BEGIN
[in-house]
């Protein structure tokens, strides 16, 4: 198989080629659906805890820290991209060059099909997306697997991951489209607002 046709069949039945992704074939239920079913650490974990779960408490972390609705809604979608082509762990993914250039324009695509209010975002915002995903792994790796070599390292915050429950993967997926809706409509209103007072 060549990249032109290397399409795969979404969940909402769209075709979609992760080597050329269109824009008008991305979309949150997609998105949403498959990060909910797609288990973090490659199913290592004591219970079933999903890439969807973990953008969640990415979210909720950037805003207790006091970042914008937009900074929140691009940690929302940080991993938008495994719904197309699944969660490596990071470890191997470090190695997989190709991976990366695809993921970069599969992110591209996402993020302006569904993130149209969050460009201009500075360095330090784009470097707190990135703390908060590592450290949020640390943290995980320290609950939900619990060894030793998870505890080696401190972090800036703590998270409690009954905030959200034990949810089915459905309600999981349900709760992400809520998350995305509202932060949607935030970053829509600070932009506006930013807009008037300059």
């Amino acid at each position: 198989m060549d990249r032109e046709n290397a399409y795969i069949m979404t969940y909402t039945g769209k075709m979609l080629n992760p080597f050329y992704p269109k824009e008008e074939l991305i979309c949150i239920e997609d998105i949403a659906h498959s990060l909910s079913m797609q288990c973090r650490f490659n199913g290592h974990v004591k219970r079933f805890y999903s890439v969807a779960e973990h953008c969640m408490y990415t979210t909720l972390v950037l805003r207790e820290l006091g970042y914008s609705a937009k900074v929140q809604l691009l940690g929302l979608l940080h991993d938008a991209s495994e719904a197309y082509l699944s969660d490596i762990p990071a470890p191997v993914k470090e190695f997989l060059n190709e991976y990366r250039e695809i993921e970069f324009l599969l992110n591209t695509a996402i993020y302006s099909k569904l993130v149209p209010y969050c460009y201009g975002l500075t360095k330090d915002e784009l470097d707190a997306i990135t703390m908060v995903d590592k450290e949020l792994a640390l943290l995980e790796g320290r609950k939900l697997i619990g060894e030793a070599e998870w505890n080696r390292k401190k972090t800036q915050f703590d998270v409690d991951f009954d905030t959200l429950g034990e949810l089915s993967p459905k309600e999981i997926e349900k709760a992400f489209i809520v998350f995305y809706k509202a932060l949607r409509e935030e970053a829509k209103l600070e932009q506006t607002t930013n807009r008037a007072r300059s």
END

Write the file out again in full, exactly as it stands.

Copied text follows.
[in-house]
């Protein structure tokens, strides 16, 4: 198989080629659906805890820290991209060059099909997306697997991951489209607002 046709069949039945992704074939239920079913650490974990779960408490972390609705809604979608082509762990993914250039324009695509209010975002915002995903792994790796070599390292915050429950993967997926809706409509209103007072 060549990249032109290397399409795969979404969940909402769209075709979609992760080597050329269109824009008008991305979309949150997609998105949403498959990060909910797609288990973090490659199913290592004591219970079933999903890439969807973990953008969640990415979210909720950037805003207790006091970042914008937009900074929140691009940690929302940080991993938008495994719904197309699944969660490596990071470890191997470090190695997989190709991976990366695809993921970069599969992110591209996402993020302006569904993130149209969050460009201009500075360095330090784009470097707190990135703390908060590592450290949020640390943290995980320290609950939900619990060894030793998870505890080696401190972090800036703590998270409690009954905030959200034990949810089915459905309600999981349900709760992400809520998350995305509202932060949607935030970053829509600070932009506006930013807009008037300059």
């Amino acid at each position: 198989m060549d990249r032109e046709n290397a399409y795969i069949m979404t969940y909402t039945g769209k075709m979609l080629n992760p080597f050329y992704p269109k824009e008008e074939l991305i979309c949150i239920e997609d998105i949403a659906h498959s990060l909910s079913m797609q288990c973090r650490f490659n199913g290592h974990v004591k219970r079933f805890y999903s890439v969807a779960e973990h953008c969640m408490y990415t979210t909720l972390v950037l805003r207790e820290l006091g970042y914008s609705a937009k900074v929140q809604l691009l940690g929302l979608l940080h991993d938008a991209s495994e719904a197309y082509l699944s969660d490596i762990p990071a470890p191997v993914k470090e190695f997989l060059n190709e991976y990366r250039e695809i993921e970069f324009l599969l992110n591209t695509a996402i993020y302006s099909k569904l993130v149209p209010y969050c460009y201009g975002l500075t360095k330090d915002e784009l470097d707190a997306i990135t703390m908060v995903d590592k450290e949020l792994a640390l943290l995980e790796g320290r609950k939900l697997i619990g060894e030793a070599e998870w505890n080696r390292k401190k972090t800036q915050f703590d998270v409690d991951f009954d905030t959200l429950g034990e949810l089915s993967p459905k309600e999981i997926e349900k709760a992400f489209i809520v998350f995305y809706k509202a932060l949607r409509e935030e970053a829509k209103l600070e932009q506006t607002t930013n807009r008037a007072r300059s």